Fruit is an undisputed winner in the healthy snack category: whole, fresh fruits are full of fiber, antioxidants, and vitamins – especially Vitamin C, which is a crucial nutrient the human body doesn’t produce naturally. But fruit isn’t always the best snack for the health of your teeth. Most fruits are high in sugars and acids, the two leading causes behind tooth decay. Acid erodes protective tooth enamel. And when you eat sugar, bacteria living in the mouth consumes it and produces even more acid. An acidic environment in your mouth leads to tooth decay and gum disease (gingivitis).
Here, we’ve compiled a list of tips on how to consume fruit without damaging your teeth and enamel:
- Fruits with high levels of acidity should be eaten in moderation. Common fruits include citrus fruits (oranges, lemons, limes, and grapefruit), pineapples, grapes, figs, mangos, and cherries. Never suck on lemons or limes – holding acidic fruits against your teeth will soften the enamel.
- Pair a piece of fruit with cheese for a healthy and filling snack. Cheese will counteract the acidity in fruits and promote remineralization of your teeth. Nibbling on cheese also increases saliva flow, and your saliva is full of enzymes that help neutralize mouth acids.
- After eating fruit, rinse your mouth out with water. Don’t brush your teeth immediately after eating because you may knock loose soft pieces of enamel. Instead, wait thirty minutes to an hour before brushing, to give the enamel time to resettle.
- Fruit juices should be consumed sparingly. Juices are high in both sugar and acid, and many of the fruit nutrients have been stripped away during processing (for example, a lot of nutrients in apples are found in the skin). Also, juices create a situation in which your teeth are being constantly attacked by sugar and acid as you sip your drink. Prolonged exposure to damaging sugars and acids increases your risk of tooth decay. If you do drink fruit juice, sip it through a straw.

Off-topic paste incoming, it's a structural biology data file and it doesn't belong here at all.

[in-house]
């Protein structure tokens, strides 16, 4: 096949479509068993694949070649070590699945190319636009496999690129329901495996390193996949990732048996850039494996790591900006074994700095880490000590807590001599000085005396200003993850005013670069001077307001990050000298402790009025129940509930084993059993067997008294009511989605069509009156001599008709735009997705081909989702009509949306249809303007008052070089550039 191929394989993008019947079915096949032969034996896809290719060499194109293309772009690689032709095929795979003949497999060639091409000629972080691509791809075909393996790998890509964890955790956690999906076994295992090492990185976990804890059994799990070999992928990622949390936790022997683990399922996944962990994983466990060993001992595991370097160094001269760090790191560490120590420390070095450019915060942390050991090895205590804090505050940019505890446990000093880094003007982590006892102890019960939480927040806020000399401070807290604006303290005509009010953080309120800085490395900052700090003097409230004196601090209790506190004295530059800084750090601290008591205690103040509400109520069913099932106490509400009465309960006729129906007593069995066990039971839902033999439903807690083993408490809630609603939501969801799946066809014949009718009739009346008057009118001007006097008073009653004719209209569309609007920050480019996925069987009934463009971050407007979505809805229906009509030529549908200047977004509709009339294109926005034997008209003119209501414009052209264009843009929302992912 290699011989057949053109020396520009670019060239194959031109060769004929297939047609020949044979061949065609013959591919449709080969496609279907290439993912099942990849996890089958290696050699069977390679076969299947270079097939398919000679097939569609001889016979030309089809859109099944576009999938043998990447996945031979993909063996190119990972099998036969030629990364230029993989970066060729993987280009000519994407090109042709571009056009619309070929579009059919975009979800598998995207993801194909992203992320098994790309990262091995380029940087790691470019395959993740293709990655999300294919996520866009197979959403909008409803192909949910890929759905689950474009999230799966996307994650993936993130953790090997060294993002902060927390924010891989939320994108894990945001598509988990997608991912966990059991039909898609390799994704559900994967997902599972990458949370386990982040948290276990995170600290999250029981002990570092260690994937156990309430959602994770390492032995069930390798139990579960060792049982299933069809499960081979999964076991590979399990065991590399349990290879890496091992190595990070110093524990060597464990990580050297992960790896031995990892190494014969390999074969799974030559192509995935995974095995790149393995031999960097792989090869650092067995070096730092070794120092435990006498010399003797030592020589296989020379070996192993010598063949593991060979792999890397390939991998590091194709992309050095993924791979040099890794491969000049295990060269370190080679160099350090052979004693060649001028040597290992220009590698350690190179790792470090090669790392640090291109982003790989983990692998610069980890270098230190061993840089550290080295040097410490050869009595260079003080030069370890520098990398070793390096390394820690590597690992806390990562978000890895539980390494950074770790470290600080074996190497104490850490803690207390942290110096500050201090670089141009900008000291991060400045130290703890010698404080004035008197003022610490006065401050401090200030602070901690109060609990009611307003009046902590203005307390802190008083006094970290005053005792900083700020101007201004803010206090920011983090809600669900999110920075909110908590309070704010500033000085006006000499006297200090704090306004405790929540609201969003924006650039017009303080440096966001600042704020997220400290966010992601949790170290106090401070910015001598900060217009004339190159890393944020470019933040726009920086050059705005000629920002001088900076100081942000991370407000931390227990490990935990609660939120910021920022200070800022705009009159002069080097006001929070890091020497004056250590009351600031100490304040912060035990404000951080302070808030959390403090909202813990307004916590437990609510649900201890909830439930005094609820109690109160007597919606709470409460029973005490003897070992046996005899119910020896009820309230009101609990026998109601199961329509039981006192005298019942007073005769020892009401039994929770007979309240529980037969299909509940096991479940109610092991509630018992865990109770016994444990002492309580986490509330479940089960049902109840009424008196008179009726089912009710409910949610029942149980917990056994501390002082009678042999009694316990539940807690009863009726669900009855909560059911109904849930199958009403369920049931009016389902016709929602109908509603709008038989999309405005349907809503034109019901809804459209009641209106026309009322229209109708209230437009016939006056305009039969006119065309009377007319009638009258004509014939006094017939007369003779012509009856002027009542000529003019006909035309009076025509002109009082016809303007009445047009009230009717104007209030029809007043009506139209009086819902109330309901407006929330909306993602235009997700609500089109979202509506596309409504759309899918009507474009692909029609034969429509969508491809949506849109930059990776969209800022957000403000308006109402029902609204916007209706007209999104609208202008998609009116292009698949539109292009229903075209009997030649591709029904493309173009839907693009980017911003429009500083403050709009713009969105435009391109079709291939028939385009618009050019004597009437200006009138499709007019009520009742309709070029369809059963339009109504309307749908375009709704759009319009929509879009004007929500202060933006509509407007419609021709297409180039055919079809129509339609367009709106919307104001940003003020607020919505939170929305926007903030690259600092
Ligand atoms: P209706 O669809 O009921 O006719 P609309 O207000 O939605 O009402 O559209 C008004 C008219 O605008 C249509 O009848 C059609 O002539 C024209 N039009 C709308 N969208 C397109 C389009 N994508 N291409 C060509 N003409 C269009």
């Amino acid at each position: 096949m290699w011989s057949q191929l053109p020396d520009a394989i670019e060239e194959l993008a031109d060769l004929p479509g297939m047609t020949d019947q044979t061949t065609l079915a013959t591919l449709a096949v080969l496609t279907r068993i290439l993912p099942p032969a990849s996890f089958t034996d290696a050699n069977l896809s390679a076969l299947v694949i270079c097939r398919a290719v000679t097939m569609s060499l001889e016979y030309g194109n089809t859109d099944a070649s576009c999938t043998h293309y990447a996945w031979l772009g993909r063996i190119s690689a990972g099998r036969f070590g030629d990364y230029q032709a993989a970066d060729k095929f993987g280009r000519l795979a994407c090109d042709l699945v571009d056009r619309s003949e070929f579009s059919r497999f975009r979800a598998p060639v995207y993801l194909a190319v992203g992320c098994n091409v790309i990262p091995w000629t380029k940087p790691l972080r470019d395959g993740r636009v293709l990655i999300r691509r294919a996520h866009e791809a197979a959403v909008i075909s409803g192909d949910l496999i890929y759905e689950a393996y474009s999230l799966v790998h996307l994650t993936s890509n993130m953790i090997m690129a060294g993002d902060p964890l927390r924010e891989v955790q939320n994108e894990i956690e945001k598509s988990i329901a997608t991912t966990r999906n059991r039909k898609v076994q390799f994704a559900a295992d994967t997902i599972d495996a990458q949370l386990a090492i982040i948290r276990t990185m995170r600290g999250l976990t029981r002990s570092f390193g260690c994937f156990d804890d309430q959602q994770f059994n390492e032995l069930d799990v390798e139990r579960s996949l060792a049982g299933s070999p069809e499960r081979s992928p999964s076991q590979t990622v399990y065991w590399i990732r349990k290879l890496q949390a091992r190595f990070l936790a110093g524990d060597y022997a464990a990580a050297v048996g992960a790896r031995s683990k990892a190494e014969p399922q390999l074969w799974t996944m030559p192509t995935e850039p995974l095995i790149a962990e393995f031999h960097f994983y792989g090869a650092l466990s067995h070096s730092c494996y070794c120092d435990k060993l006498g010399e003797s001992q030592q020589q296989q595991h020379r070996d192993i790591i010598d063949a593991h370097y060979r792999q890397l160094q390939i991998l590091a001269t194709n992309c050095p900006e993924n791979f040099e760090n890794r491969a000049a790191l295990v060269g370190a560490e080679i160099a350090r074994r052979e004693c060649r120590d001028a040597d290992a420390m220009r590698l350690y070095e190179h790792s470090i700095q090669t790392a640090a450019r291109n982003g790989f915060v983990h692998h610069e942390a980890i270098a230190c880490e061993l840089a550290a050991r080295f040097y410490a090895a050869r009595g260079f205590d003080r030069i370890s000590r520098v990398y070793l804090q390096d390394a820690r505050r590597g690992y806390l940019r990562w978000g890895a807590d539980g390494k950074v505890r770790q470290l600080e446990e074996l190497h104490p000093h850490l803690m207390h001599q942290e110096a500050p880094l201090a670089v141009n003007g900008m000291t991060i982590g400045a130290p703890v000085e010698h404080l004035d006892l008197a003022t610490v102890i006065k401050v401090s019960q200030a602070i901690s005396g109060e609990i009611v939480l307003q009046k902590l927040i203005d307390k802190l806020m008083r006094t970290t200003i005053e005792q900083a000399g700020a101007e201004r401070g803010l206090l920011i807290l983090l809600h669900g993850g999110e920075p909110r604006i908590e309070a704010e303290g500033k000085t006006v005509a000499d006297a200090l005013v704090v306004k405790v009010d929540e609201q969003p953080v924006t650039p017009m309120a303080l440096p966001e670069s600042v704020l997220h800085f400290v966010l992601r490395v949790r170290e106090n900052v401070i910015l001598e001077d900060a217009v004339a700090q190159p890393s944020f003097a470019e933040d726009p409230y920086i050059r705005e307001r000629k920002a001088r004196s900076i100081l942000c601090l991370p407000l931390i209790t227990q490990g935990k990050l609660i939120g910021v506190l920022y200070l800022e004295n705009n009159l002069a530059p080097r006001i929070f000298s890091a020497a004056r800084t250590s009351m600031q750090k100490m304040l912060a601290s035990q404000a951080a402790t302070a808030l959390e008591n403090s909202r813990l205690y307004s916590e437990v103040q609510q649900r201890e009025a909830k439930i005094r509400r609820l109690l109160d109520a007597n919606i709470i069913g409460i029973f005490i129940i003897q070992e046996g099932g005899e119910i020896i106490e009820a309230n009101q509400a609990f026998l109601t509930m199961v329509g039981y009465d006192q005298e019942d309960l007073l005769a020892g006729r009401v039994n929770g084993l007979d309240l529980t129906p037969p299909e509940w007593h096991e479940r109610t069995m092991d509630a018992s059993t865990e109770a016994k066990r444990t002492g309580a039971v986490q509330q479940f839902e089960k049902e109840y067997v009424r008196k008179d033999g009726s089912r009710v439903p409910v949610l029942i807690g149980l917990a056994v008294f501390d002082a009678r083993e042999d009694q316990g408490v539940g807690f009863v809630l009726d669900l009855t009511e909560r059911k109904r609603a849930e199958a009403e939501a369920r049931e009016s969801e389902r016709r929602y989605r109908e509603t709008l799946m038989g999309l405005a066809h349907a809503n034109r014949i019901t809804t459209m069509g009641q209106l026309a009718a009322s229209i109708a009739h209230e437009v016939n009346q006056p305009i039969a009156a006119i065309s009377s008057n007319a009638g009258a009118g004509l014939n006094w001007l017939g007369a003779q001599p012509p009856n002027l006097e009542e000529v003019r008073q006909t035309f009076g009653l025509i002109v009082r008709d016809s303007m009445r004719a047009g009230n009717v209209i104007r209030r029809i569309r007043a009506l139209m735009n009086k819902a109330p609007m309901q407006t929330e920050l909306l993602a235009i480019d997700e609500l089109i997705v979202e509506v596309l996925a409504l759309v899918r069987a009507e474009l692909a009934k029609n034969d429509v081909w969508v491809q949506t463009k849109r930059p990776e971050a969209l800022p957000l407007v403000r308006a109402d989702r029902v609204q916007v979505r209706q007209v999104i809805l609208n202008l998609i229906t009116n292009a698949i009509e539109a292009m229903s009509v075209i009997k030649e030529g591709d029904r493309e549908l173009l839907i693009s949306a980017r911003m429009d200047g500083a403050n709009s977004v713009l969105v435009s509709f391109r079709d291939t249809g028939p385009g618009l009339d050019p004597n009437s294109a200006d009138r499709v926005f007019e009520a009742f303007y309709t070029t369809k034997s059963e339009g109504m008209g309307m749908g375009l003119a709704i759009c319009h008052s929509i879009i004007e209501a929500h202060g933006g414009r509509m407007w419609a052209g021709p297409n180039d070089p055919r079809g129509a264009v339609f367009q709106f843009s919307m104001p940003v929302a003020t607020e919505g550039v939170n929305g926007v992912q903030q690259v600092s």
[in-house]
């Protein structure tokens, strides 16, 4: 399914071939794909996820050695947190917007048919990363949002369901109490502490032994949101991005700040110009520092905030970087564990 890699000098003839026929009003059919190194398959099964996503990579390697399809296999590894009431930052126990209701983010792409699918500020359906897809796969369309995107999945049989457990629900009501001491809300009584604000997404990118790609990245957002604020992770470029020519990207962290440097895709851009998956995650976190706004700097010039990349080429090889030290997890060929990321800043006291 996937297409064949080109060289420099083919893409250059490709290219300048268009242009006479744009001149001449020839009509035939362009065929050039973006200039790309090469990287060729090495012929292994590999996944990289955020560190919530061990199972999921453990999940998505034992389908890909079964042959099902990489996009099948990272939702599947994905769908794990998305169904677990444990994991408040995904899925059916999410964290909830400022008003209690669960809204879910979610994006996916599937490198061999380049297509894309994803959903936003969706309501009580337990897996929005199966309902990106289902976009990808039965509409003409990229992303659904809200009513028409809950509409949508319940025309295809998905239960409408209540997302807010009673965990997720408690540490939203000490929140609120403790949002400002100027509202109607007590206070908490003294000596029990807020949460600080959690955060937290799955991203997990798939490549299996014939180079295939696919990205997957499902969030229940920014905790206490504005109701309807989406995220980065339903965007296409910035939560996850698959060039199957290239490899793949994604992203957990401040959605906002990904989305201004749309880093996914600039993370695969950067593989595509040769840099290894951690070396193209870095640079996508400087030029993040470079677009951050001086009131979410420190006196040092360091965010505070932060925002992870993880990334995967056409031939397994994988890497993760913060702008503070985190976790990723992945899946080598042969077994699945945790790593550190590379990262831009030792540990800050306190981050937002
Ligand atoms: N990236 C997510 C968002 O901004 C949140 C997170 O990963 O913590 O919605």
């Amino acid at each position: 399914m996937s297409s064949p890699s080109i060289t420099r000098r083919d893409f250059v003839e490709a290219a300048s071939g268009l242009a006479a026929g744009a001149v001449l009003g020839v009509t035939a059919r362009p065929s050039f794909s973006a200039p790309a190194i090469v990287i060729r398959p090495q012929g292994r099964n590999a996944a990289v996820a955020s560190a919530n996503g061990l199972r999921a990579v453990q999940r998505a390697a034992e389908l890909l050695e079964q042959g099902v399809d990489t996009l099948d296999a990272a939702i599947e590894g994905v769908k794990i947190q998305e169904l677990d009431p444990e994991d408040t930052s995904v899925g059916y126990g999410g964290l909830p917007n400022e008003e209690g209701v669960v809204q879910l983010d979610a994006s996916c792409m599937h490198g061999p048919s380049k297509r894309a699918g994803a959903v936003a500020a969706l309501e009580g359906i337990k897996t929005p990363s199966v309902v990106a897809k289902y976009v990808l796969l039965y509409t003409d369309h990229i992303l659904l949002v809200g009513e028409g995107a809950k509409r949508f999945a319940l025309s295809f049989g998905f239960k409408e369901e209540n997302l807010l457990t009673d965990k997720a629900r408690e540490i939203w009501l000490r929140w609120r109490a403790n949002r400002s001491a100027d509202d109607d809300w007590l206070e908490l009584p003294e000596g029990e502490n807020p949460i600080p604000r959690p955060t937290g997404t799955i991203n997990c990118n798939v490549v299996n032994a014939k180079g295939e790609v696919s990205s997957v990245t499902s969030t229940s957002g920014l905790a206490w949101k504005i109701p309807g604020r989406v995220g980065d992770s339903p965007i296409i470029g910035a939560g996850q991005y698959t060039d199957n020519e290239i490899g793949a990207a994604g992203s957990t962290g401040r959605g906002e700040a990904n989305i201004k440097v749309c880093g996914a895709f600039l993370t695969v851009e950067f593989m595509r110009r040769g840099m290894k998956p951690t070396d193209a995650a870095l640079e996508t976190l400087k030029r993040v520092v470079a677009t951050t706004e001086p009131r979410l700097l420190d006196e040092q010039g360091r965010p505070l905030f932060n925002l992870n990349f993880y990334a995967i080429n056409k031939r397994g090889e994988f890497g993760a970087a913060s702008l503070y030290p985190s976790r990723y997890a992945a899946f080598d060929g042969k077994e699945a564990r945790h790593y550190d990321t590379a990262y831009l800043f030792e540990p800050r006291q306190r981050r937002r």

- It’s healthiest to eat whole, fresh fruits. Jams, jellies, and juices may contain added sugars and preservatives. Dried fruits are sticky and often remain trapped in your teeth after you eat them – the sugars left behind will produce acid that leads to tooth decay. And commercially sold dried fruits often come with added sugars and preservatives.
Of course, this doesn’t mean you should stop eating fruits. Fruits are full of good-for-you fiber and vitamins and fresh fruit should be a part of any balanced diet. If you are looking for options that are lower in fruit acids and sugar, we’ve gathered a list for you to start with:
- Berries are low in both sugars and acids. Blueberries, raspberries, and strawberries are packed with fiber, nutrients, and Vitamin C. Vitamin C helps your body’s immune system fight off infections, including mouth and gum infections.
- Kiwi fruits are berries too – they are a good source of Vitamin C and calcium. Calcium keeps your teeth and jaw bones strong, and it aids in the process of tooth remineralization.
- Apples have lower acid levels than other fruits, and they are an excellent source of fiber. And chewing on crunchy, fibrous fruits like apples stimulates saliva flow, which helps protect your mouth from damaging acids.
- Other low-acid fruits include bananas, melons – like cantaloupe and honeydew, coconuts, dates, figs, nectarines, peaches, and papaya.
Along with practicing good tooth care when you eat fruit, getting regular dental check-ups should be part of your oral health routine. If it’s time to schedule your next dental exam, contact Boyett Family Dentistry today for appointment times.